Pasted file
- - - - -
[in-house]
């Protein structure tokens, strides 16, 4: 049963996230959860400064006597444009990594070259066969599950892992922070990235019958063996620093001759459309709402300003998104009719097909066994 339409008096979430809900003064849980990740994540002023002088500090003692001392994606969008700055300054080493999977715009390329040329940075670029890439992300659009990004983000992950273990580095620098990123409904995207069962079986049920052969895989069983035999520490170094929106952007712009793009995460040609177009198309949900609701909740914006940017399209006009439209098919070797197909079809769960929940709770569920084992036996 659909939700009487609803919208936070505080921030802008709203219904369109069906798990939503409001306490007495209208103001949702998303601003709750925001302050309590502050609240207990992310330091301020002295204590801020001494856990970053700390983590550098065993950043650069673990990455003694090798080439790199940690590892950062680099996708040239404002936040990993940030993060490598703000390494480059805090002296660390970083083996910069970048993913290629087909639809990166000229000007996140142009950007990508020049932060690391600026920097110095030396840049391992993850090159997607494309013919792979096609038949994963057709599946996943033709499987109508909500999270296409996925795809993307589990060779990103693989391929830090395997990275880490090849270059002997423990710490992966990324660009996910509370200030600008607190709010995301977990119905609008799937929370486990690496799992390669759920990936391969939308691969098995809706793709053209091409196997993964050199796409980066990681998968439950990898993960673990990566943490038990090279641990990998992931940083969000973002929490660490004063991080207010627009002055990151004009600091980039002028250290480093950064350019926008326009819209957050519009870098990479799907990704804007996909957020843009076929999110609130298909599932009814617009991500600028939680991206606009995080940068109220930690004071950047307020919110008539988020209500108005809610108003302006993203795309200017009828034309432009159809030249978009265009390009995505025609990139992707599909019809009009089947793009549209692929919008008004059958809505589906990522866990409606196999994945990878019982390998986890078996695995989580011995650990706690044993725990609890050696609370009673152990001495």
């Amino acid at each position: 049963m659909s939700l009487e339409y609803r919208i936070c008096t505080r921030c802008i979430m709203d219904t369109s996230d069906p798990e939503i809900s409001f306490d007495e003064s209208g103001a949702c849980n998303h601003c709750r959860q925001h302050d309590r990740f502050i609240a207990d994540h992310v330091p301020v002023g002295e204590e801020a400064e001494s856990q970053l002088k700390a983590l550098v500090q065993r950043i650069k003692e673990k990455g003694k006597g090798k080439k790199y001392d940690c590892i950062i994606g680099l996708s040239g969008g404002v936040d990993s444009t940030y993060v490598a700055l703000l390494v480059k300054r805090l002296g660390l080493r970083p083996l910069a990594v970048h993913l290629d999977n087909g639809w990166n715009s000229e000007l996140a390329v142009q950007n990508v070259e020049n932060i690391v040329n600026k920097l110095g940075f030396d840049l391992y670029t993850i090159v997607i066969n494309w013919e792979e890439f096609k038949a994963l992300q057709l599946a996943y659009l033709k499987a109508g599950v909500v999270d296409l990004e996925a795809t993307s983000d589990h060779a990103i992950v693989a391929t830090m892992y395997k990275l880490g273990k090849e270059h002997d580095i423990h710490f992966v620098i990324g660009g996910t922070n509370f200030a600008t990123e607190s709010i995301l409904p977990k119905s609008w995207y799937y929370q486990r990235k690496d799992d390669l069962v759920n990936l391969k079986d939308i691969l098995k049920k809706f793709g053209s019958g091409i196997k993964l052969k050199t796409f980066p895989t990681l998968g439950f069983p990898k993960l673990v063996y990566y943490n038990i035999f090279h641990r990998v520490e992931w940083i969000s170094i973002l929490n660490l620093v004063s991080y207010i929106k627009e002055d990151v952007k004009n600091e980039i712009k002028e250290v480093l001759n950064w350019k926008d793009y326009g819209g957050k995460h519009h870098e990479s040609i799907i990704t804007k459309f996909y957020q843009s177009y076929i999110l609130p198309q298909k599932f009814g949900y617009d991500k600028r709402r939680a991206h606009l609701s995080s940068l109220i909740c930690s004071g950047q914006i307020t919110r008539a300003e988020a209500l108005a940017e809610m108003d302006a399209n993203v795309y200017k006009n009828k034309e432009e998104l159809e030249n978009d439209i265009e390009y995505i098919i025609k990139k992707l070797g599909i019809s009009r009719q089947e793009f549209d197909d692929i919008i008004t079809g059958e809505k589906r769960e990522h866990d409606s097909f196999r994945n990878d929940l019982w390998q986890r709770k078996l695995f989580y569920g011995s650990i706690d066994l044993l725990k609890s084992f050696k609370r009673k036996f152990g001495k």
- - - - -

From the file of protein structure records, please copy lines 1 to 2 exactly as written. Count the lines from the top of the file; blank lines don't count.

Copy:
[in-house]
């Protein structure tokens, strides 16, 4: 049963996230959860400064006597444009990594070259066969599950892992922070990235019958063996620093001759459309709402300003998104009719097909066994 339409008096979430809900003064849980990740994540002023002088500090003692001392994606969008700055300054080493999977715009390329040329940075670029890439992300659009990004983000992950273990580095620098990123409904995207069962079986049920052969895989069983035999520490170094929106952007712009793009995460040609177009198309949900609701909740914006940017399209006009439209098919070797197909079809769960929940709770569920084992036996 659909939700009487609803919208936070505080921030802008709203219904369109069906798990939503409001306490007495209208103001949702998303601003709750925001302050309590502050609240207990992310330091301020002295204590801020001494856990970053700390983590550098065993950043650069673990990455003694090798080439790199940690590892950062680099996708040239404002936040990993940030993060490598703000390494480059805090002296660390970083083996910069970048993913290629087909639809990166000229000007996140142009950007990508020049932060690391600026920097110095030396840049391992993850090159997607494309013919792979096609038949994963057709599946996943033709499987109508909500999270296409996925795809993307589990060779990103693989391929830090395997990275880490090849270059002997423990710490992966990324660009996910509370200030600008607190709010995301977990119905609008799937929370486990690496799992390669759920990936391969939308691969098995809706793709053209091409196997993964050199796409980066990681998968439950990898993960673990990566943490038990090279641990990998992931940083969000973002929490660490004063991080207010627009002055990151004009600091980039002028250290480093950064350019926008326009819209957050519009870098990479799907990704804007996909957020843009076929999110609130298909599932009814617009991500600028939680991206606009995080940068109220930690004071950047307020919110008539988020209500108005809610108003302006993203795309200017009828034309432009159809030249978009265009390009995505025609990139992707599909019809009009089947793009549209692929919008008004059958809505589906990522866990409606196999994945990878019982390998986890078996695995989580011995650990706690044993725990609890050696609370009673152990001495």